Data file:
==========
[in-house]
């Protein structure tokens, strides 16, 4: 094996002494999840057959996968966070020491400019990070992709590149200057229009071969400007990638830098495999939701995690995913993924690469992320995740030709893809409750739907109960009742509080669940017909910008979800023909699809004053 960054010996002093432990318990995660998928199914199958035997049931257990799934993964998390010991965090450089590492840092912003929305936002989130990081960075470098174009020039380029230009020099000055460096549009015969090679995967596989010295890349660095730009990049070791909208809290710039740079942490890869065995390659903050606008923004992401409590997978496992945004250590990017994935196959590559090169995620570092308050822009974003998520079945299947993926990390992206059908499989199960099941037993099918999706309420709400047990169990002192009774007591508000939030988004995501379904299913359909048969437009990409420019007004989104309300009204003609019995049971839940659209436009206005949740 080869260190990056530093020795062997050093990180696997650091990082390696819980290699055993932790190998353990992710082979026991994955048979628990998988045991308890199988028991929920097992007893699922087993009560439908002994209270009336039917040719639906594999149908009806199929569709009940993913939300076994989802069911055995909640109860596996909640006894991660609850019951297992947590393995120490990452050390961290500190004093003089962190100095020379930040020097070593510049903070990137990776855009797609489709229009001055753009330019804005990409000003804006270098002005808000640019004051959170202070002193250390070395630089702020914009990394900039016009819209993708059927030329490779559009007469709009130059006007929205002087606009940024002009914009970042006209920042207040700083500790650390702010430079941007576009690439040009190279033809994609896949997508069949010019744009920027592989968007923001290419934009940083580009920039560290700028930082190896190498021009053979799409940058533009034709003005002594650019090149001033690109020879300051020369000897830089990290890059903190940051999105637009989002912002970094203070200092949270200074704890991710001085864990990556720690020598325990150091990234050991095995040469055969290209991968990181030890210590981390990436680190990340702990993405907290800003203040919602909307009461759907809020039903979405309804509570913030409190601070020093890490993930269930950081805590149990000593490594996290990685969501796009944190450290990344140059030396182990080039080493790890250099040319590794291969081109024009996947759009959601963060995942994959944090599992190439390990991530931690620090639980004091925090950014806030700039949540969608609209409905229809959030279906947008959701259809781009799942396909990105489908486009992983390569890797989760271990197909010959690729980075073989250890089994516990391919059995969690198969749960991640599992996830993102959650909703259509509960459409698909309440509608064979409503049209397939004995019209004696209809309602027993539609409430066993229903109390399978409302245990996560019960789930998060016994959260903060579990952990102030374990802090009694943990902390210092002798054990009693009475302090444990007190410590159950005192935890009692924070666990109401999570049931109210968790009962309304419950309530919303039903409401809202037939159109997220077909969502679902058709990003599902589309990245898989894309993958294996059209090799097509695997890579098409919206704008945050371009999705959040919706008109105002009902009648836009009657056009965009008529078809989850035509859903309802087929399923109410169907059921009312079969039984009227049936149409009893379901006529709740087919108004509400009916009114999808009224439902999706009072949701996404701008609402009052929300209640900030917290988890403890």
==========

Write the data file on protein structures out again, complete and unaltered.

[in-house]
């Protein structure tokens, strides 16, 4: 094996002494999840057959996968966070020491400019990070992709590149200057229009071969400007990638830098495999939701995690995913993924690469992320995740030709893809409750739907109960009742509080669940017909910008979800023909699809004053 960054010996002093432990318990995660998928199914199958035997049931257990799934993964998390010991965090450089590492840092912003929305936002989130990081960075470098174009020039380029230009020099000055460096549009015969090679995967596989010295890349660095730009990049070791909208809290710039740079942490890869065995390659903050606008923004992401409590997978496992945004250590990017994935196959590559090169995620570092308050822009974003998520079945299947993926990390992206059908499989199960099941037993099918999706309420709400047990169990002192009774007591508000939030988004995501379904299913359909048969437009990409420019007004989104309300009204003609019995049971839940659209436009206005949740 080869260190990056530093020795062997050093990180696997650091990082390696819980290699055993932790190998353990992710082979026991994955048979628990998988045991308890199988028991929920097992007893699922087993009560439908002994209270009336039917040719639906594999149908009806199929569709009940993913939300076994989802069911055995909640109860596996909640006894991660609850019951297992947590393995120490990452050390961290500190004093003089962190100095020379930040020097070593510049903070990137990776855009797609489709229009001055753009330019804005990409000003804006270098002005808000640019004051959170202070002193250390070395630089702020914009990394900039016009819209993708059927030329490779559009007469709009130059006007929205002087606009940024002009914009970042006209920042207040700083500790650390702010430079941007576009690439040009190279033809994609896949997508069949010019744009920027592989968007923001290419934009940083580009920039560290700028930082190896190498021009053979799409940058533009034709003005002594650019090149001033690109020879300051020369000897830089990290890059903190940051999105637009989002912002970094203070200092949270200074704890991710001085864990990556720690020598325990150091990234050991095995040469055969290209991968990181030890210590981390990436680190990340702990993405907290800003203040919602909307009461759907809020039903979405309804509570913030409190601070020093890490993930269930950081805590149990000593490594996290990685969501796009944190450290990344140059030396182990080039080493790890250099040319590794291969081109024009996947759009959601963060995942994959944090599992190439390990991530931690620090639980004091925090950014806030700039949540969608609209409905229809959030279906947008959701259809781009799942396909990105489908486009992983390569890797989760271990197909010959690729980075073989250890089994516990391919059995969690198969749960991640599992996830993102959650909703259509509960459409698909309440509608064979409503049209397939004995019209004696209809309602027993539609409430066993229903109390399978409302245990996560019960789930998060016994959260903060579990952990102030374990802090009694943990902390210092002798054990009693009475302090444990007190410590159950005192935890009692924070666990109401999570049931109210968790009962309304419950309530919303039903409401809202037939159109997220077909969502679902058709990003599902589309990245898989894309993958294996059209090799097509695997890579098409919206704008945050371009999705959040919706008109105002009902009648836009009657056009965009008529078809989850035509859903309802087929399923109410169907059921009312079969039984009227049936149409009893379901006529709740087919108004509400009916009114999808009224439902999706009072949701996404701008609402009052929300209640900030917290988890403890």